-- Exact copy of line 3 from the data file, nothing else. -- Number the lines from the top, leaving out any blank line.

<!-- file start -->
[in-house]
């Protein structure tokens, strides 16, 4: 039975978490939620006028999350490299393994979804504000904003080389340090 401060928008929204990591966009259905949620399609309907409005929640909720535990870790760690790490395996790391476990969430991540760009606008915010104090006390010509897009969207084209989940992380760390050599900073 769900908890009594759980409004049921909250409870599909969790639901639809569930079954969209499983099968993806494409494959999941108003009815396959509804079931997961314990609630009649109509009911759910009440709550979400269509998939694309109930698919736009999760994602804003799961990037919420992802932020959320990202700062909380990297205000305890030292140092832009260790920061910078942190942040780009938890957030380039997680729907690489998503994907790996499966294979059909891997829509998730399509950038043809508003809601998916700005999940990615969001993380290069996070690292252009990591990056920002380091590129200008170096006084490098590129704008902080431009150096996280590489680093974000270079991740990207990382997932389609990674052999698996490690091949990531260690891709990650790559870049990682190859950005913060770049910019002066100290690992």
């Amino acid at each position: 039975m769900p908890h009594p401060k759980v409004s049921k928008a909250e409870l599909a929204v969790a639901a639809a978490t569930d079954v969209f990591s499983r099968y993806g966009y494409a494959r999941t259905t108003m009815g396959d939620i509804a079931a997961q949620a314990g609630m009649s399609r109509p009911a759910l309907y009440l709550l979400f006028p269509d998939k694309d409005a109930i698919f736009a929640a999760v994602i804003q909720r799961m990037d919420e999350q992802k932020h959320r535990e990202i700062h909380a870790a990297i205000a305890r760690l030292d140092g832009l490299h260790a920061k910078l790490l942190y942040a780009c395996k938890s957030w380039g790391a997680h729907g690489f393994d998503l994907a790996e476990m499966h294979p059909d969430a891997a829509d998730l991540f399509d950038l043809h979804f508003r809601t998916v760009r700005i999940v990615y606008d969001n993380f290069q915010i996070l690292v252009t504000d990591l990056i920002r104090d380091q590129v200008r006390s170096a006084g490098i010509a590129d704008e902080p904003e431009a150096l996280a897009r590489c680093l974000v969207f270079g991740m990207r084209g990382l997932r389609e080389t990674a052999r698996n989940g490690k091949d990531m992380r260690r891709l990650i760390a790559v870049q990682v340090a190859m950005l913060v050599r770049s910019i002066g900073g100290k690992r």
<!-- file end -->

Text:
């Amino acid at each position: 039975m769900p908890h009594p401060k759980v409004s049921k928008a909250e409870l599909a929204v969790a639901a639809a978490t569930d079954v969209f990591s499983r099968y993806g966009y494409a494959r999941t259905t108003m009815g396959d939620i509804a079931a997961q949620a314990g609630m009649s399609r109509p009911a759910l309907y009440l709550l979400f006028p269509d998939k694309d409005a109930i698919f736009a929640a999760v994602i804003q909720r799961m990037d919420e999350q992802k932020h959320r535990e990202i700062h909380a870790a990297i205000a305890r760690l030292d140092g832009l490299h260790a920061k910078l790490l942190y942040a780009c395996k938890s957030w380039g790391a997680h729907g690489f393994d998503l994907a790996e476990m499966h294979p059909d969430a891997a829509d998730l991540f399509d950038l043809h979804f508003r809601t998916v760009r700005i999940v990615y606008d969001n993380f290069q915010i996070l690292v252009t504000d990591l990056i920002r104090d380091q590129v200008r006390s170096a006084g490098i010509a590129d704008e902080p904003e431009a150096l996280a897009r590489c680093l974000v969207f270079g991740m990207r084209g990382l997932r389609e080389t990674a052999r698996n989940g490690k091949d990531m992380r260690r891709l990650i760390a790559v870049q990682v340090a190859m950005l913060v050599r770049s910019i002066g900073g100290k690992r």